The spring's birding activities gave rise to a project involving an old cardboard box and a collection of bird encounters.
The male and female Northern cardinals.
YOU WILL NEED
oil pastel crayons
a little water
field guide to birds
a long strip of cardboard
a pencil or pen
The Eastern towhee and the blue jay.
Begin by making a list of the backyard birds you've seen this spring. If you can't remember, consult your nature journal for help.
Depending on the length of your cardboard trip (we cut ours from a long box), pick the number of birds that will fit inside the allotted space. Now, revisit your list and pick the numder of birds from your list that will fit.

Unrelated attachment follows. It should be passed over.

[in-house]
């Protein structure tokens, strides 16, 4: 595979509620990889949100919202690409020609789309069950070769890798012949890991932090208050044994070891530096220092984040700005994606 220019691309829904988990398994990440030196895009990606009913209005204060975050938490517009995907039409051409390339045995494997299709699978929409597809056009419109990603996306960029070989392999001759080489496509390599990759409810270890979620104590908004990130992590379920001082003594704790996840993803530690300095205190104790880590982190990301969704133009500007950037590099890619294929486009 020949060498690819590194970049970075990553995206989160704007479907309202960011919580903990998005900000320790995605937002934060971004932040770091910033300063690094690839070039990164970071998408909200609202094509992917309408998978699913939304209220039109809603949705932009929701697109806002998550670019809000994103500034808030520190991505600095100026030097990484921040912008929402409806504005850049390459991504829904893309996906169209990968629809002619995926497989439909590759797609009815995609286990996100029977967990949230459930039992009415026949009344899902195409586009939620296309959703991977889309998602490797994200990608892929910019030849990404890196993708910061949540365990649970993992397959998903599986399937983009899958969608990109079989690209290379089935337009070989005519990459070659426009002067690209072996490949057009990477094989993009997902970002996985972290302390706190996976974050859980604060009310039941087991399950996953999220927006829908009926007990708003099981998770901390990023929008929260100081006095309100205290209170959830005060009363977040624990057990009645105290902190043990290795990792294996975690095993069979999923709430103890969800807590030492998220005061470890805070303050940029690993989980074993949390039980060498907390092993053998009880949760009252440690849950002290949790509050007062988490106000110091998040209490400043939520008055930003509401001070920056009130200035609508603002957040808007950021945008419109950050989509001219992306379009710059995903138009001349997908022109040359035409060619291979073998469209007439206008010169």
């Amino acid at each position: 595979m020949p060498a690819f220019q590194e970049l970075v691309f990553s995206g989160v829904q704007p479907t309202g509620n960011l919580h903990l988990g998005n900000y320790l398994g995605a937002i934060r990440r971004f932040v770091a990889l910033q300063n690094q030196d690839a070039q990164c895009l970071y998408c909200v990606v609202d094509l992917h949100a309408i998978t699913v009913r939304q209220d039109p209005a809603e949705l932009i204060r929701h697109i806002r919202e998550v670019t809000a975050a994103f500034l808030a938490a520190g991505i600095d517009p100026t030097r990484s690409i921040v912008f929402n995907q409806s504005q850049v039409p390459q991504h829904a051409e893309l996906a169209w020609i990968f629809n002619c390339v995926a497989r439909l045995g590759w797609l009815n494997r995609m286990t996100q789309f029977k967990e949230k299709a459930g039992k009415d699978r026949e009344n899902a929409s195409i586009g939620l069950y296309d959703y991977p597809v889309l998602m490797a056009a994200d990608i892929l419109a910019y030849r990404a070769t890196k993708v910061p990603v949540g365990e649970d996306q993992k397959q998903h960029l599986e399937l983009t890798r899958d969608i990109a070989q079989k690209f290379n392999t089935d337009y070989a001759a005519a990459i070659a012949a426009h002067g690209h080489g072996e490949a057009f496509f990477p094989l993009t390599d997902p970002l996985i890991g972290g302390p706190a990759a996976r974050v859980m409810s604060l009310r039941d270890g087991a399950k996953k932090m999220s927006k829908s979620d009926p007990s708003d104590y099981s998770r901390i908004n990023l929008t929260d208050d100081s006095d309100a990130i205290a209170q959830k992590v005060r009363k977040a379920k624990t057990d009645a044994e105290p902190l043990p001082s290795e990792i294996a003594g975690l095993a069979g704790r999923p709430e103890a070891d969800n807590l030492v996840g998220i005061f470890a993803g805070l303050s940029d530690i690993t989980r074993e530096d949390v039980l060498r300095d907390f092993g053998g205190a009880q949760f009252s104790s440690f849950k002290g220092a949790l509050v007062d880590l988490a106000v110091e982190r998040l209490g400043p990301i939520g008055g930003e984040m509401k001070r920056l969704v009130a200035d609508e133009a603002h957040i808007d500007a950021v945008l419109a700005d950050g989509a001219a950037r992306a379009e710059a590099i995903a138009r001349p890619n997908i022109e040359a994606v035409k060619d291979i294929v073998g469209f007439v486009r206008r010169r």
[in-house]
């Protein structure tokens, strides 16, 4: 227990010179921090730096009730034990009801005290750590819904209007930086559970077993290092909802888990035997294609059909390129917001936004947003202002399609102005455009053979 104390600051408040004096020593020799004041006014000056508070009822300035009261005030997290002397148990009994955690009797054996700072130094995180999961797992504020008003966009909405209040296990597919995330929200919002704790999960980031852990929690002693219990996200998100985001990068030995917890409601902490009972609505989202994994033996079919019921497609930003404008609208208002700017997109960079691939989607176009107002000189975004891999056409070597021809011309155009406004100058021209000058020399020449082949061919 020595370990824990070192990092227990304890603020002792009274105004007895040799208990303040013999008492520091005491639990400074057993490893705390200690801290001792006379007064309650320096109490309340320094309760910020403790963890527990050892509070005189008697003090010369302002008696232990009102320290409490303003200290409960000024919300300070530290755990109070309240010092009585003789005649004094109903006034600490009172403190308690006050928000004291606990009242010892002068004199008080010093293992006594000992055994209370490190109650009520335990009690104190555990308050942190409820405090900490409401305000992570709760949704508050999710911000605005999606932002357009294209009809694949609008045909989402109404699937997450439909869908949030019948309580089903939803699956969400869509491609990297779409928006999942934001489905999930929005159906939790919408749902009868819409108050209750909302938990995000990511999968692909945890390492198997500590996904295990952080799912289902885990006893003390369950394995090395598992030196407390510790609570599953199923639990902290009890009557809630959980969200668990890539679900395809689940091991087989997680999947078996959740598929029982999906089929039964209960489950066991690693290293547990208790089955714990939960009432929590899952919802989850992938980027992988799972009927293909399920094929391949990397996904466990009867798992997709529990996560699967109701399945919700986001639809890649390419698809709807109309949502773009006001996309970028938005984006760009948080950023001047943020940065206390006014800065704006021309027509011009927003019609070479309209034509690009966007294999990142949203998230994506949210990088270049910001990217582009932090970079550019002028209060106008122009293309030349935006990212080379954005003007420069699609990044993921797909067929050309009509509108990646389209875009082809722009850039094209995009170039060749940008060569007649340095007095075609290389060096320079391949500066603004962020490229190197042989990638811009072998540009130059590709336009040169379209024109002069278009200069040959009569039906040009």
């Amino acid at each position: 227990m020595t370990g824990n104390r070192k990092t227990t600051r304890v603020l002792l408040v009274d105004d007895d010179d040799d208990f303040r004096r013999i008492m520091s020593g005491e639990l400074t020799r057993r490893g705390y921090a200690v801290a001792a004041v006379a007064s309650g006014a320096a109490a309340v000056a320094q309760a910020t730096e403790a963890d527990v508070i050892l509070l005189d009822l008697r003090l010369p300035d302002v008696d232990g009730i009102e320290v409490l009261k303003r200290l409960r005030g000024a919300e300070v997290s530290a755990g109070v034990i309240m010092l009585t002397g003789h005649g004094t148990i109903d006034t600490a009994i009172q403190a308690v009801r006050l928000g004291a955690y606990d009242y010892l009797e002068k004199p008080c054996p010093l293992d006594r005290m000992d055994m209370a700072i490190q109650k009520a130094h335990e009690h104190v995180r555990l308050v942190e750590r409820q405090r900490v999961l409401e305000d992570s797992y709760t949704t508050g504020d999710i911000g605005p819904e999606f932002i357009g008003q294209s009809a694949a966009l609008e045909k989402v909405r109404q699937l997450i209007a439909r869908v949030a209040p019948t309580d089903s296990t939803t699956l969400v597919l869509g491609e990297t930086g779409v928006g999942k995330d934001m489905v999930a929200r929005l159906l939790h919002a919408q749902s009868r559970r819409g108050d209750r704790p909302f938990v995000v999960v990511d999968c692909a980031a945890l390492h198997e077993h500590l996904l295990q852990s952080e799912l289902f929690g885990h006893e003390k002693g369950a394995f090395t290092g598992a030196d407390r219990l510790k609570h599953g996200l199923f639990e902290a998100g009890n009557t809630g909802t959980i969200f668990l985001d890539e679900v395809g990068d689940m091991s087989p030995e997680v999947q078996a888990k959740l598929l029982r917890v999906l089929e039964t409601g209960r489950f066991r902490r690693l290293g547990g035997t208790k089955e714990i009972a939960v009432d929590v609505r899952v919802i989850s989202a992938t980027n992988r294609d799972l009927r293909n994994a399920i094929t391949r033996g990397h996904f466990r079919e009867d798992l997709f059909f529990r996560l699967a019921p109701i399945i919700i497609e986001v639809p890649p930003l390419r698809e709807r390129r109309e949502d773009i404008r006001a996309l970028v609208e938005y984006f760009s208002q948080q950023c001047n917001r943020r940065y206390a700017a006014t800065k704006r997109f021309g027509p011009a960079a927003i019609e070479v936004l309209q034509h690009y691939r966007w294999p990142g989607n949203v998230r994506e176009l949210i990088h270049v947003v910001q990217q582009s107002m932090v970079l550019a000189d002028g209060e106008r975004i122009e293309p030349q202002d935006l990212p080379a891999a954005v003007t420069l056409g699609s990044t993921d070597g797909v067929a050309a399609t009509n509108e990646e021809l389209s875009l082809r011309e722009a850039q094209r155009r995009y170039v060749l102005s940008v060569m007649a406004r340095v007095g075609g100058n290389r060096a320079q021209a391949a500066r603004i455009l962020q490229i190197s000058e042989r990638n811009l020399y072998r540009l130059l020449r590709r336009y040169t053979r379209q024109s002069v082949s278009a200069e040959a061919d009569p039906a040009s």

American robin and Eastern towhee.
Using your bird guide and nature journal, use a pencil to sketch the birds and identify them in equidistant spaces along the cardboard strip.
Now fold your cardboard strip into an accordion-like fan so it can stand on its own later.
Then outline the birds with oil pastel crayons. Be creative and vary your colorings to include beaks and feathers if you like.
Eastern bluebird and red-bellied woodpecker.
Finally, use your watercolor paints to fill in the birds' coloring. Vary your brush strokes for color depth, and alternate colors in areas where the feathers have multiple shades or hues.
An ex-post-facto tip from the Eldest (one he didn't follow): After allowing the birds to dry, you can go back and deepen the color a bit by repainting them. The cardboard absorbs and mutes the bluish and green paints more than the red or white, but it also offers a neat contrast for white feathers.